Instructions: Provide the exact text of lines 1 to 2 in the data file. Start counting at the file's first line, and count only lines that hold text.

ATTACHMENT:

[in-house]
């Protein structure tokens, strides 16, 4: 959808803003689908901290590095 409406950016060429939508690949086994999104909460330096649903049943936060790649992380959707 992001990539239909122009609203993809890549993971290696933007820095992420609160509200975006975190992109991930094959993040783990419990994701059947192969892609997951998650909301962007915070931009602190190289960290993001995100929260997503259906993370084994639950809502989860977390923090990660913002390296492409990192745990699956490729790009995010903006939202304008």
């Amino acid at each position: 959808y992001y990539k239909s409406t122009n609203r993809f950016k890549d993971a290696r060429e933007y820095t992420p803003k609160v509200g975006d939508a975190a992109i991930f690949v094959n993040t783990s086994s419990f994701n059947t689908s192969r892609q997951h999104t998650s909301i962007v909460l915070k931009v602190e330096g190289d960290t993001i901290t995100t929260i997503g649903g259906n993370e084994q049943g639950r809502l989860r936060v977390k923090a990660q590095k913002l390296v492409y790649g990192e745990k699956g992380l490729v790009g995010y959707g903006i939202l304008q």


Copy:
[in-house]
């Protein structure tokens, strides 16, 4: 959808803003689908901290590095 409406950016060429939508690949086994999104909460330096649903049943936060790649992380959707 992001990539239909122009609203993809890549993971290696933007820095992420609160509200975006975190992109991930094959993040783990419990994701059947192969892609997951998650909301962007915070931009602190190289960290993001995100929260997503259906993370084994639950809502989860977390923090990660913002390296492409990192745990699956490729790009995010903006939202304008």